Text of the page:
Wednesday, August 15, 2012

Special: Why Long-Range Climate Models May Not Be Correct

By now, I am sure you have seen the climate models spelling an extremely warm world in the next few decades. I was thinking about this prospect and realized that these models may have forgotten a few crucial pieces to this puzzle.

DISCLAIMER: Because I did not make or run any climate models, I cannot say for sure if the factors listed below were taken into account. For informative purposes, I will assume that the following factors were not taken into account.

Changes in CO2 Emissions to Come
I have a feeling that the long range climate models were run with no change to future CO2 productions. While it is plausible that CO2 emissions will increase in the future as third-world countries gain further access to technology, the first-world countries have been, and will continue, to enhance recycling efforts and more fuel-efficient cars. Effectively, should these CO2-cutting proposals work, it may come down to the global temperature not rising as fast. If we're lucky, it may not rise at all for a while.

Sun Hibernation
As I have discussed recently, the sun is forecast to move into a period of hibernation over the next several decades. As illustrated in the chart to the right, the latest sunspot cycle maxes out at a weak 50 or so before going back down into an even weaker state. This cycle, known as Cycle 24, appears to be the last solar cycle before we dip into an extended solar hibernation, during which the Earth may very well cool. It is unknown what exact effects this will have on weather, but the idea of a general cool down appears likely.

Long Range
One must remember that these long range models are the same as everyday models, like the GFS. The only difference between the two is that the climate model is fitted for only a few specific parameters, and it goes out several decades.
That does not eliminate the error potential that regular forecasting models have. Who says that these climate models are perfect and accurate 40 years away from now? One must remember- that is 40 years. Not a few days- 40 years. If this were run on a regular model, you might as well trash that model.
What i'm saying is that just because climate models are long range does not, in any way, exclude them from a wide error margin.



Anonymous said...

lol CO2 isn't even the cause of the warming. CO2 values have had a massive increase in the past ten years, with little to no change in temps :P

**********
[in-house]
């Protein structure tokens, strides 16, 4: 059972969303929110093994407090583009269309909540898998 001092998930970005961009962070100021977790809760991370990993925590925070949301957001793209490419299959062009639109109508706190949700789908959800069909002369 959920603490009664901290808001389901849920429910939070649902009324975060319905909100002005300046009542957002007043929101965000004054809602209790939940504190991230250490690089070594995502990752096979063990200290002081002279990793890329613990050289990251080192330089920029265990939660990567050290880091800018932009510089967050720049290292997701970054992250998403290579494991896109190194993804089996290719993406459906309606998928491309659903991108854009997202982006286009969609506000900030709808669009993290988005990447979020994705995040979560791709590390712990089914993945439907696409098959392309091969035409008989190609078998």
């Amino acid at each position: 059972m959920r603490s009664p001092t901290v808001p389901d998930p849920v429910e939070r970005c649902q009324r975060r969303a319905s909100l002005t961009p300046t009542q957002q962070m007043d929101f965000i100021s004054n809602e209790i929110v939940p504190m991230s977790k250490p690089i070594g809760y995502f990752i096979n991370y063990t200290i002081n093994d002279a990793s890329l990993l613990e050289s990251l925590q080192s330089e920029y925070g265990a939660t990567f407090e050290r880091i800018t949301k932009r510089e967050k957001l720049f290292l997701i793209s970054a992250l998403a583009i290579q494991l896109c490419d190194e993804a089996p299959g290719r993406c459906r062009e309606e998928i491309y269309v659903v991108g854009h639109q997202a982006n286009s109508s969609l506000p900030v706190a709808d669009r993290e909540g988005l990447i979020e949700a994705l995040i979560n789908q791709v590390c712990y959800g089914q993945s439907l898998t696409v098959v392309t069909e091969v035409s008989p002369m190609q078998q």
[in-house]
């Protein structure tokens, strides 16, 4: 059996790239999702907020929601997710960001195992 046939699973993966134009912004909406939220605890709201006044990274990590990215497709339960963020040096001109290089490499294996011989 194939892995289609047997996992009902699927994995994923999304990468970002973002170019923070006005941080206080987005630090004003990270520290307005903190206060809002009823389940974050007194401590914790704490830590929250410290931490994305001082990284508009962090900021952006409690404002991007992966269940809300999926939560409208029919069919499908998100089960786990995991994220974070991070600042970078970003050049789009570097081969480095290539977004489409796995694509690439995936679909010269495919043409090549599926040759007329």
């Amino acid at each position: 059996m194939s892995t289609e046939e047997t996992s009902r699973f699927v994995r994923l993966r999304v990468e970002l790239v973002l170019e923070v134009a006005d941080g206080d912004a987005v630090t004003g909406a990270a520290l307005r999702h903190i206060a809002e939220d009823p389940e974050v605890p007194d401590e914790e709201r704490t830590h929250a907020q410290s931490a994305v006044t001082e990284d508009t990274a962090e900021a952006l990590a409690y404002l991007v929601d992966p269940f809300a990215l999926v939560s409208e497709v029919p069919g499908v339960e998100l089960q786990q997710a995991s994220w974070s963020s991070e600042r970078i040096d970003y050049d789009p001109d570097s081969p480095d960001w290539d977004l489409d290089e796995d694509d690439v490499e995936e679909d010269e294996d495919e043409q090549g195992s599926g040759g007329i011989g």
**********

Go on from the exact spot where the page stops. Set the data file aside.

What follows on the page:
Maineman said...

We need to remember that over thousands of years the earth has warmed and cooled and that it has it's own cycle. I wouldn't rely on any long range projections.

Andrew said...

Anonymous: I am not taking a stance on global warming, but there is an increase in temperatures in coordination with CO2 increases. It could be a coincidence or not. I prefer not to say what I think- I want to wait until the sun cools down.

Maineman: Exactly my thoughts.

Anonymous said...

@ Andrew: prove it. There is nothing that suggests that our CO2 emissions have an impact on temperatures.

WeatherDude said...

@ Anonymous he said could be coincidence. However I do agree there is no proof, and the Earth does go through warm and cool phases.

Andrew said...

Anonymous: I do agree that the Earth goes through warm and cool phases- a report was published recently that showed Europe had gone through a very warm period not too long ago.
Here is a great site for graphs concerning temperature, CO2 and the sun.

Anonymous said...

Climate change is a toughie. I don't buy it because it's exploited for political agendas and profit like Mr. Gore. It's interesting to research but not interesting enough to research to elect politicians and spend taxpayer money. It should be COMPLETELY independant research.

I'd rather hear about how climate change can exist rather than the hypotheticals when full blown. Sick about hearing Hurricane Katrina, Joplin, and April 27, 2011 being the possible links. The fastest, more efficient, and most unavoidable ways to climate change are impact events, gamma-ray bursts, and super volcanic eruptions.

Climate change can occur whether we like it or not. Just ask the dinosaurs.

It's good you took interest Andrew because I can't even read about such a topic. The crops are baked out here in Plains but I know it's just a weather pattern. I want the pattern to switch...hopefully by fall

ERN WX said...

Perfect statement, Anonymous 3. Climate change is natural and we are not going to become a burning ball of fire. Bigger government won't save the planet. Politicians need to let meteorologists handle this. And the media needs to report BOTH sides of the story. This is SCIENCE NOT POLITICS. Meteorologists have a hard enough time doing their jobs already.

Anonymous said...

Absolutely ERN! Climate change has been happening since the birth of the planet. There is not very much to do to fix it.

Let's be more concerned about how over-polluting affects us by direct consumption of polluted air, water, and food. Forget about how pollution affects the earth directly when the earth daily belches out tons of greenhouse pollutants anyway from volcanism and even lightning.

The earth is polluting me with this drought!